• Delegate help us reduce coupling. In the future, if we want an address verification, we simply have to add a new class for address verification and point a method of this class to the delegate instance. If we had not used delegates here, we would have simply called the email verification & SMS verification methods in RegisterAUser method. In this case, every time we add a new verification, RegisterUser class gets modified increasing coupling.

Disadvantages of using Delegates

You can make a delegate instance null as below.

  1. registerUser.registerUserDelegateInstance = null;  
Events And Delegates In C#
 
Now, the output will be as below.
 
Events And Delegates In C#

The email verification and SMS verification methods are not called as the delegate becomes null.

Let’s have a look at how events help us solve this issue.

Events

Let’s have a look at how we can use events help provide delegate encapsulation.

I have modified the above code as below.

  1. class Program {  
  2.     static void Main() {  
  3.         var registerUser = new RegisterUser();  
  4.         var emailVerification = new EmailVerification();  
  5.         var smsVerification = new SMSVerification();  
  6.         registerUser.registerUserEvent += emailVerification.OnUserRegistered; //subscribe to an event  
  7.         registerUser.registerUserEvent += smsVerification.OnUserRegistered; //subscribe to an event  
  8.         registerUser.RegisterAUser(); // publisher  
  9.         Console.ReadLine();  
  10.     }  
  11. }  
  12. public class RegisterUser {  
  13.     public delegate void registerUserEventHandler(object source, EventArgs Args); //define a delegate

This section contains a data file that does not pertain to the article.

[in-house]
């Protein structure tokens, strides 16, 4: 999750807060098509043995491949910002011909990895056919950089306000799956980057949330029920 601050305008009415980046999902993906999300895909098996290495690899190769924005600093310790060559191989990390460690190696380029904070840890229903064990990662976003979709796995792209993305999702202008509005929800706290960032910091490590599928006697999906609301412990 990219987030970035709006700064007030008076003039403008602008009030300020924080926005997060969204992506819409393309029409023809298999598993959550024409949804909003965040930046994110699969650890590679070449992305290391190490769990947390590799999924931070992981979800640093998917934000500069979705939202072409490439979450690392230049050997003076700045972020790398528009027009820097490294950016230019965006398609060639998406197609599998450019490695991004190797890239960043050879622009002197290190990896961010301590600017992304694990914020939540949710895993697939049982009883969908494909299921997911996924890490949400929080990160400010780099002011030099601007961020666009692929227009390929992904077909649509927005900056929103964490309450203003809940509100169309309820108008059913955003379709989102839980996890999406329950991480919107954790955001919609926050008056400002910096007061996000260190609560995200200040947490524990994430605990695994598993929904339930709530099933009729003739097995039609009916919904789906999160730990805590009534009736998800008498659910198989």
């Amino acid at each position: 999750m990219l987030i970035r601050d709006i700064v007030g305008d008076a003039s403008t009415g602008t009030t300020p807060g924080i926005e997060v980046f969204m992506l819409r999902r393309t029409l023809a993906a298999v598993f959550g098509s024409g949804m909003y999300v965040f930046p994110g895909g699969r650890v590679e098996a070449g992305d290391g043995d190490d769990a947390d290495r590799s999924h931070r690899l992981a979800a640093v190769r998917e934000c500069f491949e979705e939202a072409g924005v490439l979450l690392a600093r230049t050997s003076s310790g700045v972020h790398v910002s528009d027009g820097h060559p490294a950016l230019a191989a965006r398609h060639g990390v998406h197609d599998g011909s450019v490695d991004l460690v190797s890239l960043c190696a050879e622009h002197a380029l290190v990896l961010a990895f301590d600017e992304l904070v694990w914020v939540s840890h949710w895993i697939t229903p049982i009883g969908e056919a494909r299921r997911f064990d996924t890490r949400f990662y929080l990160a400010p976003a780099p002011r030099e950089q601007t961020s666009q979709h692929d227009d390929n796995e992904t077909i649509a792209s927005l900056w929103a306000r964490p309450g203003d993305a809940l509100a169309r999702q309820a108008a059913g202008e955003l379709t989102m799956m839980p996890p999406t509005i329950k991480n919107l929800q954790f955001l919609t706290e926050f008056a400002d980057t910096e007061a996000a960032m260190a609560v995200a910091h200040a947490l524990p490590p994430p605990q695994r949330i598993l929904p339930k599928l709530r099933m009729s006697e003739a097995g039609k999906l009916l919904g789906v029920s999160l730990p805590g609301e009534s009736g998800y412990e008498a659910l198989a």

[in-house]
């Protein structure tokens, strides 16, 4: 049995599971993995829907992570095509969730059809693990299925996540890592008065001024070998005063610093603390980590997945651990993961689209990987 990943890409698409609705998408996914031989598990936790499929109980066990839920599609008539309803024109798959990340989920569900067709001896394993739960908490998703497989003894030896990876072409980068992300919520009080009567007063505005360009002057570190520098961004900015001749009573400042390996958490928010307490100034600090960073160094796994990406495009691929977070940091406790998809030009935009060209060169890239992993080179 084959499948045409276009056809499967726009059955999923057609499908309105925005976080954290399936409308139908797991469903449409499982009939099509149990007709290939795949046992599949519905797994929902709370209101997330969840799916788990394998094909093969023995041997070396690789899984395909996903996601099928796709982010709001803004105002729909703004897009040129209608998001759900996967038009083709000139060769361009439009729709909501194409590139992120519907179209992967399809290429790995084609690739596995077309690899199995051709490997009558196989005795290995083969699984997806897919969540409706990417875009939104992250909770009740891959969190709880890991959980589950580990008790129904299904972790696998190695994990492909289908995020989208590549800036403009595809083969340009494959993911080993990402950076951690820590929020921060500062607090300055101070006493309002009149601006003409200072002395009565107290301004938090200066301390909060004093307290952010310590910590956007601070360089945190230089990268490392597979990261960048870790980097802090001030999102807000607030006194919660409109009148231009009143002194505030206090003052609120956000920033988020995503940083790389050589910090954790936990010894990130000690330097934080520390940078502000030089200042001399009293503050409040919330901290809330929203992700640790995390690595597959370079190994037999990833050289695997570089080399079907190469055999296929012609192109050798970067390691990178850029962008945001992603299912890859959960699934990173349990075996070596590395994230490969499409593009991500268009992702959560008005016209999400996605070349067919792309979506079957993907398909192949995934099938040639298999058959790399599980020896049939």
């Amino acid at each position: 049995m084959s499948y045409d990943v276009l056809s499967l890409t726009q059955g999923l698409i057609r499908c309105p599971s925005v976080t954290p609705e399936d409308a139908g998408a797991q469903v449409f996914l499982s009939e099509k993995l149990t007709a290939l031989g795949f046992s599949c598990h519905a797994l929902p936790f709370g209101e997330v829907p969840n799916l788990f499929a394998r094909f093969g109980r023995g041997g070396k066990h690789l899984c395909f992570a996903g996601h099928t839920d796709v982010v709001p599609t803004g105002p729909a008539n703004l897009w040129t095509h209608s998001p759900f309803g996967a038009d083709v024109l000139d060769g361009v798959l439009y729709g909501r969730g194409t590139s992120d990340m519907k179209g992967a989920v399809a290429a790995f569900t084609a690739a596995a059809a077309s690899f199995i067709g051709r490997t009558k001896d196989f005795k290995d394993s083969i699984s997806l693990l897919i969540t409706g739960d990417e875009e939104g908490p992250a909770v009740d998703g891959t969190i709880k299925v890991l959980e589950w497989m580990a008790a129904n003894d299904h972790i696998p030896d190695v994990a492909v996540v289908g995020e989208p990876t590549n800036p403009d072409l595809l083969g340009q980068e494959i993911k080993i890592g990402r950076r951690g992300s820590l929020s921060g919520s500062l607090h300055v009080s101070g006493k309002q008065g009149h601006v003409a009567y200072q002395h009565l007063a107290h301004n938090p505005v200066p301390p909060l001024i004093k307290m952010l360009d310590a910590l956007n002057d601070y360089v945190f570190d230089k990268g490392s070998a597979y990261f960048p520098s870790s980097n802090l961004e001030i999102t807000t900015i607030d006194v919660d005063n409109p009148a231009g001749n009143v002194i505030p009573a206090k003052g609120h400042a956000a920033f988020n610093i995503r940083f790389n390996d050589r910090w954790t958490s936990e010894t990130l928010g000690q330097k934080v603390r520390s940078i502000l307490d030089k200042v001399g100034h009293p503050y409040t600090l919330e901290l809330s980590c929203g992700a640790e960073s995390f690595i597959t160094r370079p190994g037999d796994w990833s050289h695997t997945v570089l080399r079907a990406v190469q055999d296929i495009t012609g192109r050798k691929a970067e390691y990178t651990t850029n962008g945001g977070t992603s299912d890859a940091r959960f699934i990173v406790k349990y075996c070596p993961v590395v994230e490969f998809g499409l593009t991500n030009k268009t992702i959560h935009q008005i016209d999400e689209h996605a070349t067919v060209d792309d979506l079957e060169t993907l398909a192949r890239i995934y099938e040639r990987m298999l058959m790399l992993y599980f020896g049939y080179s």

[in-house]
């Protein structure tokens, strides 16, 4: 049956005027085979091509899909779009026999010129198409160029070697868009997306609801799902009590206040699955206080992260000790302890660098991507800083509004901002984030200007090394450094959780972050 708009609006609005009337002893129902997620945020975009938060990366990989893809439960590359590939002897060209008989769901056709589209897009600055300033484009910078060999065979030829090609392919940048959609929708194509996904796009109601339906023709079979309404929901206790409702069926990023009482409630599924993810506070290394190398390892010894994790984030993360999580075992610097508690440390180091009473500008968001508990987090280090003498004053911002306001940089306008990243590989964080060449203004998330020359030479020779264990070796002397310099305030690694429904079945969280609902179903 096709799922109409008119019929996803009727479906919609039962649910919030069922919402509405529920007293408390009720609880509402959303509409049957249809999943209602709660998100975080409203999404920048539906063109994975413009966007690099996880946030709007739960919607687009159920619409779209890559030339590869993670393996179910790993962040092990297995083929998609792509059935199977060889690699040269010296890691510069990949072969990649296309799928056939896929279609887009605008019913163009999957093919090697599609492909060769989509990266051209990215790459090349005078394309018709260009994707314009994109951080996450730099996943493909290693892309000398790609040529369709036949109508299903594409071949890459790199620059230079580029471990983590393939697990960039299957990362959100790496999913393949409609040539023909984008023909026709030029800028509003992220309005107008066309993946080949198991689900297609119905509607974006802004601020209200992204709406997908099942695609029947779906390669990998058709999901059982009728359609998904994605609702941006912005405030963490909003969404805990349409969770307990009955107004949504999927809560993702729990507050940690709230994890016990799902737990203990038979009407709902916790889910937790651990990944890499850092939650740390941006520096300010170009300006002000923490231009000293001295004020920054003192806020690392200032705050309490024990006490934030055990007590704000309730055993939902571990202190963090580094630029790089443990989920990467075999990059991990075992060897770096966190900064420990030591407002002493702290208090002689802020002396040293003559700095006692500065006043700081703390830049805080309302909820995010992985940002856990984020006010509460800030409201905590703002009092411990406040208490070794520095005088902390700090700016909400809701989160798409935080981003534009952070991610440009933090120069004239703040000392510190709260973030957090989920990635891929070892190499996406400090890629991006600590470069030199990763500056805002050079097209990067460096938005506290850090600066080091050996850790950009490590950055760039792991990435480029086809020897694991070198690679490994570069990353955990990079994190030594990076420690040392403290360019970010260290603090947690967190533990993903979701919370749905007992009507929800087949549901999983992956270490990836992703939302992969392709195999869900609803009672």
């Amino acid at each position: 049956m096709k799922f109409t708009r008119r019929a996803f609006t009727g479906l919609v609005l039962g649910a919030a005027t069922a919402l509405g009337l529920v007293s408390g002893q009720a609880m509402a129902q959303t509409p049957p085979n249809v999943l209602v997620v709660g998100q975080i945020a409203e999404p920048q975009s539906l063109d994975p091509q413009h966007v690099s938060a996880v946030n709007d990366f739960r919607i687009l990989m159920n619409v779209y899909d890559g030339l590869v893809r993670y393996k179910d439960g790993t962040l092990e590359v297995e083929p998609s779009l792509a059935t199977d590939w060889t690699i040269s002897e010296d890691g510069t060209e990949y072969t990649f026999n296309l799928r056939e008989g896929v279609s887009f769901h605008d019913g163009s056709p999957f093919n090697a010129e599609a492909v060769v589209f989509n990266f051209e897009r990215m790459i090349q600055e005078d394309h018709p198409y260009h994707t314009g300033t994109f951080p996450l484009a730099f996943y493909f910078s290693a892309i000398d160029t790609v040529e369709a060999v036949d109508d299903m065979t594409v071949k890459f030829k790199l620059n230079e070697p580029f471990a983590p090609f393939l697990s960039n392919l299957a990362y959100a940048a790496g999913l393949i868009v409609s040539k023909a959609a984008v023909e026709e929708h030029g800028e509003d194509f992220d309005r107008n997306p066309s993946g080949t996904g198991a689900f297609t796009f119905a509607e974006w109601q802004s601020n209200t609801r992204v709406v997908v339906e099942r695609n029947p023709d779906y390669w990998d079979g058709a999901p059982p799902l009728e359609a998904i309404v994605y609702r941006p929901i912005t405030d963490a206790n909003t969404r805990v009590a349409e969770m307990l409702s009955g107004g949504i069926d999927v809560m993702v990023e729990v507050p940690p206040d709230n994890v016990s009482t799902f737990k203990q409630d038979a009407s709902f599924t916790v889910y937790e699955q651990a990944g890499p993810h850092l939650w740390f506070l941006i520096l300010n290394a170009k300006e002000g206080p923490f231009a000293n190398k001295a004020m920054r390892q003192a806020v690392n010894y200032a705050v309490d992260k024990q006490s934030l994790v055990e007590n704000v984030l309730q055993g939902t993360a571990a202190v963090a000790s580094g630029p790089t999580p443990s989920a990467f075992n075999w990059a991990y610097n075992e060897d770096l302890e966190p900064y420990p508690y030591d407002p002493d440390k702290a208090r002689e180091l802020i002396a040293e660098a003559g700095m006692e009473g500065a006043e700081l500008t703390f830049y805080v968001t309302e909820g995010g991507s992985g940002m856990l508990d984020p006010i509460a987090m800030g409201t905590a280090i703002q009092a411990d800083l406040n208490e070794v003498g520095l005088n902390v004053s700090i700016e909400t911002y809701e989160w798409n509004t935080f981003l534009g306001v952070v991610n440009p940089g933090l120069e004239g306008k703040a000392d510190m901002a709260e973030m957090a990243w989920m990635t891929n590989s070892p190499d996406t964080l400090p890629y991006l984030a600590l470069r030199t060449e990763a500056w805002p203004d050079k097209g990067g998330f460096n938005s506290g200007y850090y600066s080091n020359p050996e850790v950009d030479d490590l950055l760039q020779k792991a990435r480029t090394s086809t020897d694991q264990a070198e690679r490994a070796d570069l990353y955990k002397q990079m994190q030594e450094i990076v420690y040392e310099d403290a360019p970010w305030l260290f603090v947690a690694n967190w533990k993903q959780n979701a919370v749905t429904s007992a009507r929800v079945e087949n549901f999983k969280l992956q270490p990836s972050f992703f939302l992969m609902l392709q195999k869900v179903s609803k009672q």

14.     public event registerUserEventHandler registerUserEvent; // define an event  
  15.     public void RegisterAUser() {  
  16.         Console.WriteLine("User registered");  
  17.         if (registerUserEvent != null) {  
  18.             registerUserEvent(this, EventArgs.Empty); // call event  
  19.         }  
  20.     }  
  21. }  
  22. public class EmailVerification {  
  23.     public void OnUserRegistered(object source, EventArgs e) {  
  24.         Console.WriteLine("Sent Email for Verification");  
  25.     }  
  26. }  
  27. public class SMSVerification {  
  28.     public void OnUserRegistered(object source, EventArgs e) {  
  29.         Console.WriteLine("Sent SMS for Verification");  
  30.     }  
I have a class ‘RegisterUser’. This class has delegate ‘registerUserEventHandler’. Then, I have created an event based on that delegate called ‘registerUserEvent’. When a user registers, the RegisterAUser method calls the event that we had declared earlier. So what is happening here is that when a user registers, it calls an event.

I have then created an EmailVerification which will contain a method ‘OnUserRegistered’ that will receive parameters sent by an event.